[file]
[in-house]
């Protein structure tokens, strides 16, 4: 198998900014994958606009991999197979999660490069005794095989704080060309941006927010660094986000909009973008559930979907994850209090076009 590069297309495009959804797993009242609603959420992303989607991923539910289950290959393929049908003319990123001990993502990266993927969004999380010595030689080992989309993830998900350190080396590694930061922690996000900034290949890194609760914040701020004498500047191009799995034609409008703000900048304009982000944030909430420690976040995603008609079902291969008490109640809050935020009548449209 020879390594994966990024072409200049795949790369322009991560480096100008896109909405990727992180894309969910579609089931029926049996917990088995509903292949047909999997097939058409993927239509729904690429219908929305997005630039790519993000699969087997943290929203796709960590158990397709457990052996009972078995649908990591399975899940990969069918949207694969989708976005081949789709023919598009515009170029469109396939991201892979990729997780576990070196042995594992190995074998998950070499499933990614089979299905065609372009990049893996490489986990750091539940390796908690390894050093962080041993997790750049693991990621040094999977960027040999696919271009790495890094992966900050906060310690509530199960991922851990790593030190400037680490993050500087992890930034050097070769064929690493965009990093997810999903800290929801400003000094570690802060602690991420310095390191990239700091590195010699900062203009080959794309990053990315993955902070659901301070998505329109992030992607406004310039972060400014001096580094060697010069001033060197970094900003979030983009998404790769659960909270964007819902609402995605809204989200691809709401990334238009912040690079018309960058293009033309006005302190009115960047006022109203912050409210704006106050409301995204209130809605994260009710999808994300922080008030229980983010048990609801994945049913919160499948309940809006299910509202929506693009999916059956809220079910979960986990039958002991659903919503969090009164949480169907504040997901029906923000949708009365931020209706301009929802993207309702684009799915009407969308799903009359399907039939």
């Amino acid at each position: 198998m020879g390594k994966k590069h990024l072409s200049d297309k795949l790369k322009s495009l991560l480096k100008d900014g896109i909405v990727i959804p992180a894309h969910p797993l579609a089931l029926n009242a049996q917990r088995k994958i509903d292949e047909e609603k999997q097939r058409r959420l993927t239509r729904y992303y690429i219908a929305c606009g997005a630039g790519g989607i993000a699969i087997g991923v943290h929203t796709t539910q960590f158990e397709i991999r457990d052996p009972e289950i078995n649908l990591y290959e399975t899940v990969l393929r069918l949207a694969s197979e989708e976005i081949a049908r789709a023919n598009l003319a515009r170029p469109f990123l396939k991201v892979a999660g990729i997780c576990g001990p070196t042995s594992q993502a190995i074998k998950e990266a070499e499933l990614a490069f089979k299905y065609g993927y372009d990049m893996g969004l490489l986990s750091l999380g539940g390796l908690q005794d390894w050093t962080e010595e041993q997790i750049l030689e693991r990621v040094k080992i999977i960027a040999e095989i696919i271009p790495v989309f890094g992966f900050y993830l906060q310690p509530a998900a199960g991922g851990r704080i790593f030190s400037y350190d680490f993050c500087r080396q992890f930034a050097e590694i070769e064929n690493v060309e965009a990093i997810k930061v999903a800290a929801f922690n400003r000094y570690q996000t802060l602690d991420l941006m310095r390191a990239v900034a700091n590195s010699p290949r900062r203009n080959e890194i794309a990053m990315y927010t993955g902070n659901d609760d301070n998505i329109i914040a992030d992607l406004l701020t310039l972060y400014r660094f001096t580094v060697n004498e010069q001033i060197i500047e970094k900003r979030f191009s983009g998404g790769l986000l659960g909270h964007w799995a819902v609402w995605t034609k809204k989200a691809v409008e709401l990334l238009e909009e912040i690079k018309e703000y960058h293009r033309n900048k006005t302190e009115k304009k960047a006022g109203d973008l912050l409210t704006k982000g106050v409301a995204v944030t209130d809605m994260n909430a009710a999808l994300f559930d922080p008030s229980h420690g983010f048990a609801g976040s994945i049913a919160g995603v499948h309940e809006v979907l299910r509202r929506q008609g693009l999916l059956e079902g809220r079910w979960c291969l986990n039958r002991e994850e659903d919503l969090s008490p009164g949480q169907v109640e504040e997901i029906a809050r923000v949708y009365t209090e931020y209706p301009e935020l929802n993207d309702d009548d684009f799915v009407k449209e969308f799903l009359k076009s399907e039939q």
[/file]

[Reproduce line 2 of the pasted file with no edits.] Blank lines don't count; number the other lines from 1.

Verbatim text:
């Protein structure tokens, strides 16, 4: 198998900014994958606009991999197979999660490069005794095989704080060309941006927010660094986000909009973008559930979907994850209090076009 590069297309495009959804797993009242609603959420992303989607991923539910289950290959393929049908003319990123001990993502990266993927969004999380010595030689080992989309993830998900350190080396590694930061922690996000900034290949890194609760914040701020004498500047191009799995034609409008703000900048304009982000944030909430420690976040995603008609079902291969008490109640809050935020009548449209 020879390594994966990024072409200049795949790369322009991560480096100008896109909405990727992180894309969910579609089931029926049996917990088995509903292949047909999997097939058409993927239509729904690429219908929305997005630039790519993000699969087997943290929203796709960590158990397709457990052996009972078995649908990591399975899940990969069918949207694969989708976005081949789709023919598009515009170029469109396939991201892979990729997780576990070196042995594992190995074998998950070499499933990614089979299905065609372009990049893996490489986990750091539940390796908690390894050093962080041993997790750049693991990621040094999977960027040999696919271009790495890094992966900050906060310690509530199960991922851990790593030190400037680490993050500087992890930034050097070769064929690493965009990093997810999903800290929801400003000094570690802060602690991420310095390191990239700091590195010699900062203009080959794309990053990315993955902070659901301070998505329109992030992607406004310039972060400014001096580094060697010069001033060197970094900003979030983009998404790769659960909270964007819902609402995605809204989200691809709401990334238009912040690079018309960058293009033309006005302190009115960047006022109203912050409210704006106050409301995204209130809605994260009710999808994300922080008030229980983010048990609801994945049913919160499948309940809006299910509202929506693009999916059956809220079910979960986990039958002991659903919503969090009164949480169907504040997901029906923000949708009365931020209706301009929802993207309702684009799915009407969308799903009359399907039939």